London Community News
Job creation, better transit, downtown patios, a flourishing arts scene and, of course, engaging London’s youth.
Just a handful of priorities from the handful of candidates vying for a seat on the London Youth Advisory Council who showed up at a meet-and-greet at Wolf Performance Hall Wednesday (Feb. 13).
Four of the 15 candidates for the fledgling council, heading into just its second-ever election, took the stage, gave a prepared speech and answered questions from the 20 people in attendance.
Colby Thomson is an activist and volunteer with Youth Outreach Unlimited.
He said he knows how to help disaffected youth because he’s one of them. The 19-year-old moved to London on his own at 16, leaving a tumultuous home life.
“I relied on youth programs and government funding,” he said. “It’s how I learned about London’s high rate of youth unemployment. I got involved with YOU because I try to give back, and work toward a common goal.”
He said he learned how to reach out to youth, the names of organizations and the faces of the people who can help.
“I’ve come to understand them only as a participant could.”
Arthur Gonzalez is an engineering/technological entrepreneurship student at Western University involved with the Boys and Girls Club of London.
He wants the London transit bus congregation site moved from Dundas and Richmond to Dundas and Wellington, and for bicycle paths to be better maintained.
He said he would address youth unemployment with internships, and mentioned a program he’s involved in that encourages “future filmmakers” to address important societal issues.
“I want to energize the passion of London’s youth,” he said.
Amir Farahi is a Grade 12 student and a member of the social justice club at Mother Theresa Catholic Secondary School. He’s also the founder of alternative media organization Among the Free.
He said he would support an “aggressive, pro-business” municipal government. He said London’s post-secondary schools are assets for the city, and that he would work to create job opportunities for recent grads. He called it the “fundamental issue” facing the city.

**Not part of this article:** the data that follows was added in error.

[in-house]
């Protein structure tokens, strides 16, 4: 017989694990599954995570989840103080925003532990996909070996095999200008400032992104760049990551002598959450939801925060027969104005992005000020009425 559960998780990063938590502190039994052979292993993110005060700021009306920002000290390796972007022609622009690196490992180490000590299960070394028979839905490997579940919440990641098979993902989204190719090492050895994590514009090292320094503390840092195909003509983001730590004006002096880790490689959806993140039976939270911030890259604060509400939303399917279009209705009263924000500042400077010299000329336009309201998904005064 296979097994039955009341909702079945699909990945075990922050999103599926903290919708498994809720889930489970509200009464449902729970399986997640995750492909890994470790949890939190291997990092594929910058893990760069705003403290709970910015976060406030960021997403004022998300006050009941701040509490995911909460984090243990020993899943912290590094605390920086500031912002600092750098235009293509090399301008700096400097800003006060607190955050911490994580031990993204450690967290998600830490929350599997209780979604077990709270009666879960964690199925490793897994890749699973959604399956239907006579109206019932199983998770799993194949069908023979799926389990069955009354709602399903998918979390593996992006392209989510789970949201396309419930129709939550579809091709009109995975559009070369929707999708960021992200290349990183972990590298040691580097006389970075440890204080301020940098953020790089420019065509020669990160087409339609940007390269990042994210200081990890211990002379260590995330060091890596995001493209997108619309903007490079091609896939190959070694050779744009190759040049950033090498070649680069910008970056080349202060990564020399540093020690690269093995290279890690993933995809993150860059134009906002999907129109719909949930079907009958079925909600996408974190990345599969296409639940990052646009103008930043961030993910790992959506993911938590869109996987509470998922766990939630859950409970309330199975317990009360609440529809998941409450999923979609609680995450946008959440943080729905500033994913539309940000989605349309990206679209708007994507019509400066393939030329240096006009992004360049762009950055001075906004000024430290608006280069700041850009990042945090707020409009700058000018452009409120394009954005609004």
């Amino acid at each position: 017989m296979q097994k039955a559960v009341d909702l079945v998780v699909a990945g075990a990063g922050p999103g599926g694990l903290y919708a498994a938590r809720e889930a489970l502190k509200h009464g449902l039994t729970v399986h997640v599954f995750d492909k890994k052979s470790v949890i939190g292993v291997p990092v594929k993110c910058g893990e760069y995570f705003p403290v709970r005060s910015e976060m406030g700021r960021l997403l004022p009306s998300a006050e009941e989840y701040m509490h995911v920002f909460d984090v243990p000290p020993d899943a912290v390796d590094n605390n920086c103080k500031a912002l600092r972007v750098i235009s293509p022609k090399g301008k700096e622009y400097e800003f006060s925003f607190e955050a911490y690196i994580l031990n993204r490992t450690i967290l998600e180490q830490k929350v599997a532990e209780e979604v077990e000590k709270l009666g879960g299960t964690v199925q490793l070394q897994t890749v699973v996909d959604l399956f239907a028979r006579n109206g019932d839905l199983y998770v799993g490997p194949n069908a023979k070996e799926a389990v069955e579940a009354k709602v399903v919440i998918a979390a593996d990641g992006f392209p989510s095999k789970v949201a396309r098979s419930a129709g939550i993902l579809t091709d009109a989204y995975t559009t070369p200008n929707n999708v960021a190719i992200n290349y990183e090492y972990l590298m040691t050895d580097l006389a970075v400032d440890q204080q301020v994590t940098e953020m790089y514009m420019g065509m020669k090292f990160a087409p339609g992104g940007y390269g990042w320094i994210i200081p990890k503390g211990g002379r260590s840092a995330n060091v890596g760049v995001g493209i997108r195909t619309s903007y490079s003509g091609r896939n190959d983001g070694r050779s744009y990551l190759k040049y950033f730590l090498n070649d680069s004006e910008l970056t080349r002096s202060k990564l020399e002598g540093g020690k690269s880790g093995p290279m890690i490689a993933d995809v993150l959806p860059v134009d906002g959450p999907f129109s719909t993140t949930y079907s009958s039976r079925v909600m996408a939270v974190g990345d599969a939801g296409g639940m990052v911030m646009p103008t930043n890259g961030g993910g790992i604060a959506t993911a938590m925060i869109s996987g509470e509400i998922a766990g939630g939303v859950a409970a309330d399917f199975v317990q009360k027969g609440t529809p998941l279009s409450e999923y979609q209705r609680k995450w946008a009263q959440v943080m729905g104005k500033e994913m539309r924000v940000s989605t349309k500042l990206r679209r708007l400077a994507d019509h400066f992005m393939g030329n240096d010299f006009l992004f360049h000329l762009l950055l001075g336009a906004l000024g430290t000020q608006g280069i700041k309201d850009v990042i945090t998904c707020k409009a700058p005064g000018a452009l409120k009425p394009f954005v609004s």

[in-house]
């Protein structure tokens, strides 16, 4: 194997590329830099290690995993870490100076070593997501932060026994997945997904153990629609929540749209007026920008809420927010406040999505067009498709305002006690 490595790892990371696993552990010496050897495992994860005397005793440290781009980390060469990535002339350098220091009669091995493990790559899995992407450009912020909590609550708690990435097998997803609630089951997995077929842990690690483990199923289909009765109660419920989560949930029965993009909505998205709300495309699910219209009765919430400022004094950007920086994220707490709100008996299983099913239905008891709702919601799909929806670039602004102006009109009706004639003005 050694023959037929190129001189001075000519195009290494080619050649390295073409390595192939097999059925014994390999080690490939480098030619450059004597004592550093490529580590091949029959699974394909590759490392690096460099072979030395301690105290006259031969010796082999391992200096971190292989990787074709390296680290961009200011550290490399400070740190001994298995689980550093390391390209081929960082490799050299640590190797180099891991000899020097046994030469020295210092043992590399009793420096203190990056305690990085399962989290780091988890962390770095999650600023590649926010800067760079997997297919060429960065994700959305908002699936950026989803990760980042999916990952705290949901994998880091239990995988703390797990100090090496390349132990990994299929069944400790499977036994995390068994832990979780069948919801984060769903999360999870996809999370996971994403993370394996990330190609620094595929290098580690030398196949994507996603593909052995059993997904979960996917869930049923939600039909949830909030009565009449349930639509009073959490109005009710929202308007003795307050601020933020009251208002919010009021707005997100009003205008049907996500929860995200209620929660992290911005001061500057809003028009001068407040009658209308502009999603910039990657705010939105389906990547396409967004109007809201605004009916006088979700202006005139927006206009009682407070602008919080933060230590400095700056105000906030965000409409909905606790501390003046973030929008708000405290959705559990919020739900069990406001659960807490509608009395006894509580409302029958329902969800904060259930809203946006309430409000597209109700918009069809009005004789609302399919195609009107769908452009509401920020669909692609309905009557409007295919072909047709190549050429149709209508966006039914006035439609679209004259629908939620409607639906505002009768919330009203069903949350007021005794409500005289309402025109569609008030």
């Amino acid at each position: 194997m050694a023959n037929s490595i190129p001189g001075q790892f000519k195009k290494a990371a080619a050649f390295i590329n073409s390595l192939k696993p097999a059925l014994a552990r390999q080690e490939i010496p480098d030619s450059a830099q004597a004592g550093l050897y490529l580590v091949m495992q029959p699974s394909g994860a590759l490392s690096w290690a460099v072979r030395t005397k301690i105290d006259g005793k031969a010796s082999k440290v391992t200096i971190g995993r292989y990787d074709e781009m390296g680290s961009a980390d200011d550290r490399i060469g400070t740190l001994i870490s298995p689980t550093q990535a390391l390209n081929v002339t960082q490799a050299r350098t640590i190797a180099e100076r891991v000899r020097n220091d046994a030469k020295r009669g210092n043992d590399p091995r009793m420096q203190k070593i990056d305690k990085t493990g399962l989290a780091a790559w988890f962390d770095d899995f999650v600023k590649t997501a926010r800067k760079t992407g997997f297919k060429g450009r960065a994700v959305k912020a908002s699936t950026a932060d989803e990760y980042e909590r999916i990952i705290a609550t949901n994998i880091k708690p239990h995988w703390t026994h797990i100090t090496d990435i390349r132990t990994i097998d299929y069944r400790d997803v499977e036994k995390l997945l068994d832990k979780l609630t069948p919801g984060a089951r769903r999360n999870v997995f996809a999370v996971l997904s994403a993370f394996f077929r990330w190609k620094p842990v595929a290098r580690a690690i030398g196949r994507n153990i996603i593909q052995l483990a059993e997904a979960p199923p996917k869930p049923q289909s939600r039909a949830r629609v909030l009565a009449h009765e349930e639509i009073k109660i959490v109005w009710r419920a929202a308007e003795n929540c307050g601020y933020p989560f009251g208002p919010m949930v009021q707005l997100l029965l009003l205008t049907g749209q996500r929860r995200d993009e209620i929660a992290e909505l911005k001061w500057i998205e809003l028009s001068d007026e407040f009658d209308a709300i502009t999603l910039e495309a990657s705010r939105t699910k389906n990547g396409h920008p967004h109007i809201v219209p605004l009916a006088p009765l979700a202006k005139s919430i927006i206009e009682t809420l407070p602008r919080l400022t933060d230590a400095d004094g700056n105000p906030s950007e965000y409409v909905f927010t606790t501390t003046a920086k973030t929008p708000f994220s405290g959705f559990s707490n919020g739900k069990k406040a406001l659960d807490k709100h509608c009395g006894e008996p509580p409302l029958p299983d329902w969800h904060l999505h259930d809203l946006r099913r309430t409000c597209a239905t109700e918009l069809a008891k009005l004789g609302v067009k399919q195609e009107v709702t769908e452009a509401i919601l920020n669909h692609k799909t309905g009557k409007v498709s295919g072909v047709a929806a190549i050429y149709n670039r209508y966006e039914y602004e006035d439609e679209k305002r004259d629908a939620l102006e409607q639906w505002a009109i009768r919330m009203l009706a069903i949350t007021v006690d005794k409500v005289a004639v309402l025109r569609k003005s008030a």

“It’s important to invest in companies that can grant our graduates the specific jobs they’re looking for,” he said. “London needs to reduce taxes for small businesses and create innovative new opportunities for entrepreneurs.”
Rachel Macaulay is a public relations student doing her placement at Pillar Non-Profit Network. She said she saw the empty seats in the Wolf auditorium as opportunities, and promised to be the “nudge” that pushes great ideas into the spotlight.
“I am the right person to engage London’s youth,” she said. “I’m not proposing huge, outlandish changes but London is the city I want to call home.”
A fifth candidate, Kaylie Sorrenti, joined the forum via Skype (she was in Bangkok) but technical difficulties rendered her point mute, pun intended.
The independent and democratic LYAC is open to anyone between 15 and 25 years of age. It aims to make London a better place to live through six sub-committees dedicated to the environment, economic development, transportation, city council, the arts and marketing/outreach.
The election won’t be held until March and nominations can still be made at www.lyac.ca.
In the original version of this article, published on Feb. 14, Kaylie Sorrenti’s name wasn’t included as the candidate who called in from Bangkok. We apologize for the omission.